There are other problems too.
“How do I take care of fungus gnats?”
“Easy. Put in our soil-mites, Stratiolealaps scimitus, at 25 mites per square foot and if the gnats are already present, use a yellow sticky card above the soil level to trap some adults.”
“Ok. How often do I reapply?”
“That’s the best part: never. They won’t leave your pots, so they stay with the pot. It’s most efficient to put the mites in when plants are small, and then just let them multiply.”
**A month later.**
“My fungus gnats are out of control!”
“What? Did you use any chemicals?”
“Ok, try dropping the moisture level and reducing the amount of organic material in the soil mix.”
“We can’t reduce the moisture.”
“These clones need lots of water.”
“Doesn’t cannabis like roots to dry between waterings.”
“No, they are tropical and “Californian Sour Diesel” really needs a lot of water. It likes to be wet.”
“Ok, well I’ll try drying it out a little if I can.”
“Yeah, and use more sticky cards to help trap more gnats. Any other issues you’re dealing with?”
“We had thrips, but we sprayed a pyrethrin.”
“You just said you didn’t spray!”
“I didn’t spray a chemical. This one is safe for organics.”
“It’s still a chemical, just naturally derived. This explains the fungus gnats.”
“You killed the soil-mites.”
“Not likely, this one says it is safe for soil-dwelling insects and washes off in 2-3 days.”
“Wait, wait. First of all, when a chemical company says it’s “safe” that means no more than 50% died on contact. It does not tell you how many died an hour later or if the survivors are in any way negatively effected. Second, the residuals may rinse off, but the plants reaction to the spreader/sticker and some active ingredients can cause all sorts of insects to be repelled. There is simply no spray, chemical or home remedy that is compatible with a bio control program, expect maybe Neem Oil.”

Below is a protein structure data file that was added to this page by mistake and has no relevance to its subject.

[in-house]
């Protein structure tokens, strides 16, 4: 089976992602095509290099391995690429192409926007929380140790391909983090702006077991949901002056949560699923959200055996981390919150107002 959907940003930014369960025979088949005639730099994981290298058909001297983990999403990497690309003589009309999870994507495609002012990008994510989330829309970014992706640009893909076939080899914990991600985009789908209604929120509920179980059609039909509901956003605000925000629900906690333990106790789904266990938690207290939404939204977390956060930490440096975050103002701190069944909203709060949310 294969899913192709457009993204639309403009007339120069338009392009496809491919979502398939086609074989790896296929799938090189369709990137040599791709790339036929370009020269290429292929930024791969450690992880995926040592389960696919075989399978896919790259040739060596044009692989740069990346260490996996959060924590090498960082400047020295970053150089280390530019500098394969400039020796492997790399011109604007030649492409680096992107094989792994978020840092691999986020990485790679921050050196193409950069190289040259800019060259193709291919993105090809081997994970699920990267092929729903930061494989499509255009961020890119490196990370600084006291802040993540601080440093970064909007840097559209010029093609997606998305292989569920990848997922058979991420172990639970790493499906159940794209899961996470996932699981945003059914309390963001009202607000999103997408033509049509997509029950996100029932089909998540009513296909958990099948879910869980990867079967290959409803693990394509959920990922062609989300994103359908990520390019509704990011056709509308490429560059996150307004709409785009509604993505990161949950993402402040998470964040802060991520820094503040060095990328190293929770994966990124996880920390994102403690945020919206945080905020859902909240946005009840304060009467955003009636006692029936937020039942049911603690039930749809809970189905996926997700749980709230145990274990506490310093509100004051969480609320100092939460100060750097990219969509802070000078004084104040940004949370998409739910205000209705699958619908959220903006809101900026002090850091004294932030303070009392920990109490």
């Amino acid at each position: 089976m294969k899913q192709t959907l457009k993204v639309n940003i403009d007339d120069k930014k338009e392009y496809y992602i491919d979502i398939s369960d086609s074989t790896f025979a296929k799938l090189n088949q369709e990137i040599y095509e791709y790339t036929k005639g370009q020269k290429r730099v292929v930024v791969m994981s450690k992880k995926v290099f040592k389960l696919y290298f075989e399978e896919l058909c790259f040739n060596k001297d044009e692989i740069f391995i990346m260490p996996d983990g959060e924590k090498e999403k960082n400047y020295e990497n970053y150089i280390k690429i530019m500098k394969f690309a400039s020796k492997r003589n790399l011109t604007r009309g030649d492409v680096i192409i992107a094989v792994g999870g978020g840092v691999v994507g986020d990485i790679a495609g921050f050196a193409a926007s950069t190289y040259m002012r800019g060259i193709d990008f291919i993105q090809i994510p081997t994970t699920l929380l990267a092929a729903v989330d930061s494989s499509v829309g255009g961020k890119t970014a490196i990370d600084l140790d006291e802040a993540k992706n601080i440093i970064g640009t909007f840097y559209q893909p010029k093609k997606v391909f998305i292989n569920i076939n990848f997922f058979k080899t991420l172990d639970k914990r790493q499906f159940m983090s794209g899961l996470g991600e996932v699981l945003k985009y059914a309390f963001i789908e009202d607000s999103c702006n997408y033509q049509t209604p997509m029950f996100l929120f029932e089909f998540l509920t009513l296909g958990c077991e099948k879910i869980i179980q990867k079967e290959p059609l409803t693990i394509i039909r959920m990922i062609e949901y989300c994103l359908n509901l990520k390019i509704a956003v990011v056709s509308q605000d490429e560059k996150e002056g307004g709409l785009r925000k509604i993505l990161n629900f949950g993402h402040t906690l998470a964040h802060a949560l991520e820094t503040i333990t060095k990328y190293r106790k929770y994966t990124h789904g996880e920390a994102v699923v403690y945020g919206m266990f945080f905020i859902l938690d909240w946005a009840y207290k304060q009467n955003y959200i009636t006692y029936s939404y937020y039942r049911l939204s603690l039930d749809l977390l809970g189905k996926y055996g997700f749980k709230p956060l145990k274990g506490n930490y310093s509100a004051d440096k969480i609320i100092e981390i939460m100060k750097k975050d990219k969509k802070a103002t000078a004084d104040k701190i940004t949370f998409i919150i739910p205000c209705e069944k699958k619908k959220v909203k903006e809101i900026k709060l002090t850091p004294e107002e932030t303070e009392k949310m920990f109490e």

“So what do we do now.”
“Physically trap, wait a few weeks and reapply all the beneficials and hope they survive.”
I grew a couple cannabis plants in my yard. My wife hated it – she dislikes the smell. I was growing them for fun with the intention of giving the dried plant material to a friend. They were thoroughly neglected – planted in a warm area against a concrete wall and rooted in thin soil mixed with pea-gravel – an old dog-run. Many projects in the yard were on the go, and irrigating that garden was bottom of the list. After a long, dry spell that whole garden was looking sickly, other than a pinot noir and the cannabis.
The whole season I was impressed – no insect problems, drought-tolerant, and deep, green leaves that added the “spring” colour of fresh growth and a texture like a Japanese Maple. I never watered them specifically, and never fertilized. I grew it “hard” and it grew well.
“Never water the vines.” The old man said to me. I had visited a a local vineyard to talk bugs (and sample some wines.) “A vine that is happy produces table grapes.”
“The grape has flavour and sugars. The more water, the more diluted, the less flavourful the wine.”
I looked down the steep slope of vines. It was mid summer and the grasses were tan. The view of the distant ocean was a deep blue. The vines were still their normal shade of green.“Do you mulch them?”
“No. The roots are deep. When it’s dry they grow deeper.” He took off his straw hat and wiped his brow. “In a way, stress is the essence of good wine.”
“I’ll remember the ‘struggle of the vine’ next time I have a glass!”
“ha, you should. And remember the grower simply trains the vine. The work is the vine’s, alone.”
I’ve had so many experiences with professional growers. The simple factor between good growers and bad is a recognition that the plant will grow on its own and the role of the grower is simply to facilitate.
The concept of “growing hard,” is one I have discovered recently. I think of it as the next-level in successful gardening: simply give plants only what they need. No excess.